Last Sunday on “The Break”, Michelle wolf talked about mental health, the false happiness that we portray for the world particularly on social media, and the fact that it’s ok to admit when you feel a little bad (cause space goes on for INFINITY). She encouraged people to share this through a hashtag #ifeelalittlebad.
Michelle happens to be a runner, and has completed a 50 miler. And as with many things in life I see parallels of this in running. We share the finish or podium pictures, and I'm sure many runners have had friends look at the result of their hard work and say “I wish I could look like you” or “I wish I was as fast as you”. But sometimes we lose the message that while we may love running, there are also times when we feel a little bad.
There are the days when we don't really want to get up at 4am, when we have to sacrifice time with family and friends to achieve training goals. Sometimes runs are effortless and fun, but sometimes they are miserable and lonely. I would venture a guess that even elites have days when workouts or races don't go as planned and self doubt creeps in. We may smile at the aid stations and cameras, but races are tough. There is pain and misery and mental exhaustion. Trips with scraped knees, bloody and lost toenails, and sometimes the achievement of a race goal means hobbling around for days afterwards and fighting through post-race exhaustion at work. At times even with all of the sacrifice, pain and struggle you miss your goal and need to deal with that disappointment as well.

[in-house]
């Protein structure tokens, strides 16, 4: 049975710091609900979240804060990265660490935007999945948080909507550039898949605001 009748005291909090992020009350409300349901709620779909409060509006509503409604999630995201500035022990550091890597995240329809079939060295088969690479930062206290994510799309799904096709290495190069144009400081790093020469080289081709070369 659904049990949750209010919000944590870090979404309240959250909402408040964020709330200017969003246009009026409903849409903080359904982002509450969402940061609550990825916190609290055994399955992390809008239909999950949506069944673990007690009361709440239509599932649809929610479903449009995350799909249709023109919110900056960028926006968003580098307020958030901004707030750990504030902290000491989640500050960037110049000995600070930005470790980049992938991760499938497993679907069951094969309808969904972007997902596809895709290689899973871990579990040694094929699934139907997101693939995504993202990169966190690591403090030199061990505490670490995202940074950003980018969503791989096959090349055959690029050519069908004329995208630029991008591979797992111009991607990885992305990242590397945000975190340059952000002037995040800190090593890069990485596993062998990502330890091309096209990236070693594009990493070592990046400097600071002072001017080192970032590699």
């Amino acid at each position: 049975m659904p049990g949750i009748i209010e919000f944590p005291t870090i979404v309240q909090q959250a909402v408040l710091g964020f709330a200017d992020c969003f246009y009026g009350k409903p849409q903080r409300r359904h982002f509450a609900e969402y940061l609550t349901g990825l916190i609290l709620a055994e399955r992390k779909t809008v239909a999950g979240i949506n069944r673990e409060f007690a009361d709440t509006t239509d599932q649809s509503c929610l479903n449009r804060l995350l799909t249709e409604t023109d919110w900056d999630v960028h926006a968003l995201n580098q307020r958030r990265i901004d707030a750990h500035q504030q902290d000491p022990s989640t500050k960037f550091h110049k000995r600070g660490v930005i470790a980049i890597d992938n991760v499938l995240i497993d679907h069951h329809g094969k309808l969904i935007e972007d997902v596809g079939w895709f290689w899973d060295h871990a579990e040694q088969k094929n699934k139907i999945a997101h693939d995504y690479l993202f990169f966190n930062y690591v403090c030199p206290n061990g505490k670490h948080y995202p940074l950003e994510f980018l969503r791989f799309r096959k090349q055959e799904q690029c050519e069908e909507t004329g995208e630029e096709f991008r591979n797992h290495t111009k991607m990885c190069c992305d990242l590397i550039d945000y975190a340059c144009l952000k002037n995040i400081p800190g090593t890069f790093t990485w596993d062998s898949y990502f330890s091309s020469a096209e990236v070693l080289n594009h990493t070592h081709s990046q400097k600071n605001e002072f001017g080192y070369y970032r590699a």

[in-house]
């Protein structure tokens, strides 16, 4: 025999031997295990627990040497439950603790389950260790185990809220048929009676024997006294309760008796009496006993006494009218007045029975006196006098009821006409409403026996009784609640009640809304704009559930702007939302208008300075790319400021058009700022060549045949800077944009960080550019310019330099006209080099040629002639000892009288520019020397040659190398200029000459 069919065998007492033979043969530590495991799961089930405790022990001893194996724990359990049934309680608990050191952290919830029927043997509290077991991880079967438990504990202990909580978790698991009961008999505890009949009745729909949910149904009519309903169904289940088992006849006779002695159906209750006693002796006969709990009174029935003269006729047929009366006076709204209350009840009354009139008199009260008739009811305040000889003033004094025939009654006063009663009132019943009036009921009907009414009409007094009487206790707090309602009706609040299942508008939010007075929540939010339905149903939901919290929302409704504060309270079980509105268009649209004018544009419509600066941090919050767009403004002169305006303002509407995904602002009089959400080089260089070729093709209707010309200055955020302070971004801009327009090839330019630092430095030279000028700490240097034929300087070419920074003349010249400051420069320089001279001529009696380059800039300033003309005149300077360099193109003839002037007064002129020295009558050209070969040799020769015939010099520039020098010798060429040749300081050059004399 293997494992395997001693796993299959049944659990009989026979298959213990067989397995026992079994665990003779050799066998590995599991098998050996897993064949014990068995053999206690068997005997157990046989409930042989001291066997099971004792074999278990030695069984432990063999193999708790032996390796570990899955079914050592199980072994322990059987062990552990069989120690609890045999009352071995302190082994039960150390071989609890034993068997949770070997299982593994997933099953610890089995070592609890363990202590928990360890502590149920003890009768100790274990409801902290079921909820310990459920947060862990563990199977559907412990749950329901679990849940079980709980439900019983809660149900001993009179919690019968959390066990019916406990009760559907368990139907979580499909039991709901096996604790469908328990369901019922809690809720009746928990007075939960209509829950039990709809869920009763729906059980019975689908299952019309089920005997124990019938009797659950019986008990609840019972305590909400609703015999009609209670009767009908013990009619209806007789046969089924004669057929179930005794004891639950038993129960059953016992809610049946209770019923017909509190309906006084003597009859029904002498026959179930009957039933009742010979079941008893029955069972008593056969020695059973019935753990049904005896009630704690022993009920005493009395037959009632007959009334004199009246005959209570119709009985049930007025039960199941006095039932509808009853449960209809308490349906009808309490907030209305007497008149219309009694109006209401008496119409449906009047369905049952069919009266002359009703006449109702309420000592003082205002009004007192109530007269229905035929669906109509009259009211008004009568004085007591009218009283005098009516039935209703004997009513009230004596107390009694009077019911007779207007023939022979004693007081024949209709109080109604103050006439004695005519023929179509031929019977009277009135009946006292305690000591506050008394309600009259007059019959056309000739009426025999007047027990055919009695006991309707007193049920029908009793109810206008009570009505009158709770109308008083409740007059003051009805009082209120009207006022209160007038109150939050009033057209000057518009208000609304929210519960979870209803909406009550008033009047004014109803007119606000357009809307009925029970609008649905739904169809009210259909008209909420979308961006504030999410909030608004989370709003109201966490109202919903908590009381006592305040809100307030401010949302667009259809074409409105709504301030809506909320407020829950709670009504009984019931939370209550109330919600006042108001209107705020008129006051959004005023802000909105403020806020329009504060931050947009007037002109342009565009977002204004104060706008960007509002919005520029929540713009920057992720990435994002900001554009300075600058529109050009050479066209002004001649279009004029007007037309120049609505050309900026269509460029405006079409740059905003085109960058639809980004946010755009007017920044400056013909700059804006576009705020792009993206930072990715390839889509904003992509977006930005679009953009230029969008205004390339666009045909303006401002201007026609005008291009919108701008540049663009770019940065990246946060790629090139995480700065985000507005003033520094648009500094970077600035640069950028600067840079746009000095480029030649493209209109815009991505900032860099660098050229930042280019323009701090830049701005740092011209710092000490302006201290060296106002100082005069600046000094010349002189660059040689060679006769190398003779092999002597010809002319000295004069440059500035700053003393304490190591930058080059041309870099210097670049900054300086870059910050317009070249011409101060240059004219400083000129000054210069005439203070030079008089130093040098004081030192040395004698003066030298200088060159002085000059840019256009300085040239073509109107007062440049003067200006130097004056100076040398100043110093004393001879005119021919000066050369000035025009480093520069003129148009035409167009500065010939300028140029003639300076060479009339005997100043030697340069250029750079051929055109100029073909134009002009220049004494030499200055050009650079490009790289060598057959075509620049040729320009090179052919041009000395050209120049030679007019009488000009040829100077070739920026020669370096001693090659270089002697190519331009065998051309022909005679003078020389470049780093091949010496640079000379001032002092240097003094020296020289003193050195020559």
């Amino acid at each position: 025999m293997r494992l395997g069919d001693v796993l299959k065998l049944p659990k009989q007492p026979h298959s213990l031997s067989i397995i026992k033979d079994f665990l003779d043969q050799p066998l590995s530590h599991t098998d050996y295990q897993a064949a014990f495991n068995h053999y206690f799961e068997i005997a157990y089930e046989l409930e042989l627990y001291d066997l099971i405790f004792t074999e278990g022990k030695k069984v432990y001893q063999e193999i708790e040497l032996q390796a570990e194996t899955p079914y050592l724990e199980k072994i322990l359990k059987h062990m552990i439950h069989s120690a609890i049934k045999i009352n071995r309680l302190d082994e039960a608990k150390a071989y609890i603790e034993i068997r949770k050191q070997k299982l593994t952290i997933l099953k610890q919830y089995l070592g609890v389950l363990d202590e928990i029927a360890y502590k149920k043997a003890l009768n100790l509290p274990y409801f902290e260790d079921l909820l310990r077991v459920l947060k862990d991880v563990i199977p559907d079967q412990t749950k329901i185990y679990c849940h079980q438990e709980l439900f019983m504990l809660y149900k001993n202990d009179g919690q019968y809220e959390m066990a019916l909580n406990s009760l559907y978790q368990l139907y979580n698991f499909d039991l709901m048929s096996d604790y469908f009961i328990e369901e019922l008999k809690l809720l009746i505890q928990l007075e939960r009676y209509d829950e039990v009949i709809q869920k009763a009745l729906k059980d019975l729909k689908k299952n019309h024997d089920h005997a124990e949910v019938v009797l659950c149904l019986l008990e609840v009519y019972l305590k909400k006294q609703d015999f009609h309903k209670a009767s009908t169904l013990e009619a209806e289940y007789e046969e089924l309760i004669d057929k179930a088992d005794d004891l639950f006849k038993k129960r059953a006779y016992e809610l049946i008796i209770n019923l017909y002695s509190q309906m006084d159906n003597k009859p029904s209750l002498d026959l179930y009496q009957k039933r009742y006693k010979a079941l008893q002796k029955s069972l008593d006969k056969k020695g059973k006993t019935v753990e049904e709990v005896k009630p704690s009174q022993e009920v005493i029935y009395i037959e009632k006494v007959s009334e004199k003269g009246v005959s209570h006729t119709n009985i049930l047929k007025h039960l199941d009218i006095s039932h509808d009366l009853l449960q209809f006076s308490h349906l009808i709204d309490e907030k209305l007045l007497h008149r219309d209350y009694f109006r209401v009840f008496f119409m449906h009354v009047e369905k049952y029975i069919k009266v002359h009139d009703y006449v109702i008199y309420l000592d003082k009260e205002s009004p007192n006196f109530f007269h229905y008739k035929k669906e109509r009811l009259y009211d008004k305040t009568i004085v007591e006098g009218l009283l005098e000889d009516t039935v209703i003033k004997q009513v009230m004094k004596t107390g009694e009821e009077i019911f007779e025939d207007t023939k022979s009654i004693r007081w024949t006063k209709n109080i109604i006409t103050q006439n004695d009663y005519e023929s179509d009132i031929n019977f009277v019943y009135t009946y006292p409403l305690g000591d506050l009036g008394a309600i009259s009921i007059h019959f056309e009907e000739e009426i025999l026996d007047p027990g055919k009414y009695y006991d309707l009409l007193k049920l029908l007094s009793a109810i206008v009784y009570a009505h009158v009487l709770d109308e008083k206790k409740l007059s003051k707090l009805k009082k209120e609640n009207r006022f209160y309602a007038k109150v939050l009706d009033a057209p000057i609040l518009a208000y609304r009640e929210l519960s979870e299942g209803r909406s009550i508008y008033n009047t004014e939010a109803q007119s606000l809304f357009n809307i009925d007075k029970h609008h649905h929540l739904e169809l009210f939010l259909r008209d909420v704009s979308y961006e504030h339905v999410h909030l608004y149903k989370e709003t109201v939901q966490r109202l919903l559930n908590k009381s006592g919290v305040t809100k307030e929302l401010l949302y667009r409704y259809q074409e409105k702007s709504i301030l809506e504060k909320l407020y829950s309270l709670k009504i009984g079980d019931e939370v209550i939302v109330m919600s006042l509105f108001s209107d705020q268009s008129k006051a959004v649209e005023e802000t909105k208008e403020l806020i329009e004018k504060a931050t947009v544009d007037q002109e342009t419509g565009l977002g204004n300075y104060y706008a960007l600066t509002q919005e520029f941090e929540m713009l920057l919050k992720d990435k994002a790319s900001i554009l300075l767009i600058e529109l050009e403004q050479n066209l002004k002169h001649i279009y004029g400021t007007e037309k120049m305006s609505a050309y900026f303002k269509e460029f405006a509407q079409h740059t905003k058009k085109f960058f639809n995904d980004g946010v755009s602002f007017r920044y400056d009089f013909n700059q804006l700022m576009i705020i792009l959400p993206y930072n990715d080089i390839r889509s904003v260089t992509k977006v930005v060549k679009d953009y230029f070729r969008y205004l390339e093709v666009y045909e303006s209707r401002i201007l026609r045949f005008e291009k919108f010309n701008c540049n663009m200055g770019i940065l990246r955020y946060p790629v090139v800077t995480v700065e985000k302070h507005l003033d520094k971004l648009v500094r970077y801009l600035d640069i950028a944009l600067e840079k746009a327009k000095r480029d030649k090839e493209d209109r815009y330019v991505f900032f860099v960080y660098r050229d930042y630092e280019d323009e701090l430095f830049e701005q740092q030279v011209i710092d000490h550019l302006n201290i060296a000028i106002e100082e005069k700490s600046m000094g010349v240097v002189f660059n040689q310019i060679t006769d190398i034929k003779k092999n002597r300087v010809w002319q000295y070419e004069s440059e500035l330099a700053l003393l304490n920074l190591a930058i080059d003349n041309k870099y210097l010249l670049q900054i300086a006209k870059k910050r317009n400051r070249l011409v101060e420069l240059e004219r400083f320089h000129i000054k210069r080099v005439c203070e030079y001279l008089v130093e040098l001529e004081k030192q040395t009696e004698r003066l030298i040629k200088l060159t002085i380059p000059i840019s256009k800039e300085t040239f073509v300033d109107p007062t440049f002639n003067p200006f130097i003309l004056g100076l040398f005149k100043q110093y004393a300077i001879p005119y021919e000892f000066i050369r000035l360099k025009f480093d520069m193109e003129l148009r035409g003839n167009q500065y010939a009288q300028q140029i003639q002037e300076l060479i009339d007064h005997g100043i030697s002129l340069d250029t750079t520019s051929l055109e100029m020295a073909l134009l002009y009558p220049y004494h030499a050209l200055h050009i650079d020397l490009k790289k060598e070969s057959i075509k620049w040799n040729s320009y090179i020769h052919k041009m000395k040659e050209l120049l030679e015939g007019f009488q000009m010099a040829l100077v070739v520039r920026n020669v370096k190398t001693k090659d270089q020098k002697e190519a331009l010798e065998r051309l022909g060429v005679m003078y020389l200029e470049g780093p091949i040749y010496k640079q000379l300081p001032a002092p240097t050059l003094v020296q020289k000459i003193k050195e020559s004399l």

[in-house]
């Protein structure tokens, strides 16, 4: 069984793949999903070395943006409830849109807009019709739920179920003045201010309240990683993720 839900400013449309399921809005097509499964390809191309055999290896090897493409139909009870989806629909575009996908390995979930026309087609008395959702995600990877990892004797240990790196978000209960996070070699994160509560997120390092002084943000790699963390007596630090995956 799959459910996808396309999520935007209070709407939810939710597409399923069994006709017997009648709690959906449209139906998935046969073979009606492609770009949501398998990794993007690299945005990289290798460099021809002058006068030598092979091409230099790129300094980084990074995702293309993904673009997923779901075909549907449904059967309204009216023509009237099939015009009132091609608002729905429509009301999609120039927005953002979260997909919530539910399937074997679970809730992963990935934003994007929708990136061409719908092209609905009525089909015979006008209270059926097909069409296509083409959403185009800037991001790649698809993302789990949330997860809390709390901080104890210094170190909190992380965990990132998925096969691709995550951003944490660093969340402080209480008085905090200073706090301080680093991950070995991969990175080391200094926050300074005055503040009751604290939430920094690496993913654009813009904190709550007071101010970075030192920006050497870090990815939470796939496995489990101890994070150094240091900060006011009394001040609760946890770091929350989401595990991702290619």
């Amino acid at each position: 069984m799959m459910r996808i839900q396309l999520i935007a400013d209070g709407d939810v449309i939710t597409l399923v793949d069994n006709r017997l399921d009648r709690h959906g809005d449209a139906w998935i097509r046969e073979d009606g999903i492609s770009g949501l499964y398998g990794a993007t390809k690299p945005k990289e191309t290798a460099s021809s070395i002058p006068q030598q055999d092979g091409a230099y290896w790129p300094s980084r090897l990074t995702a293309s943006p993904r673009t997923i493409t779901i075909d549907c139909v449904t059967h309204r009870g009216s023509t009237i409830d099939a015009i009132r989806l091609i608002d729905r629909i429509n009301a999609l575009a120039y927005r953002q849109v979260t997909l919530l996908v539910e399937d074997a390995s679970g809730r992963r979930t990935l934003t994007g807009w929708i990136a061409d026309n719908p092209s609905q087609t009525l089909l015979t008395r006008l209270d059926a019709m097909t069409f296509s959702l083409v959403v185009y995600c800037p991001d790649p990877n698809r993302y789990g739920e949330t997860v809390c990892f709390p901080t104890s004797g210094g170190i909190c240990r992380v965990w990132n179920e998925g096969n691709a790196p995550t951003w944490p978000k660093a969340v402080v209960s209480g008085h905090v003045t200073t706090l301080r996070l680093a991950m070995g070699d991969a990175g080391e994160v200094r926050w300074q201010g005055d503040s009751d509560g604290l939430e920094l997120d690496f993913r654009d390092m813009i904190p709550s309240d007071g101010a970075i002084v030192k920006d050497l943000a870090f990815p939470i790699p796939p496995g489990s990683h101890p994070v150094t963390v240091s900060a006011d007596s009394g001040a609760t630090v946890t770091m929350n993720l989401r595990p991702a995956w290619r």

I believe that all the rough patches, in running and in life, help the good parts shine all that much more brightl, but sometimes that is hard to remember when you’re struggling. I also believe that we need to share our struggles with others as much as we share our triumphs, because you never know who we might inspire to push through their own dark moments to achieve something great.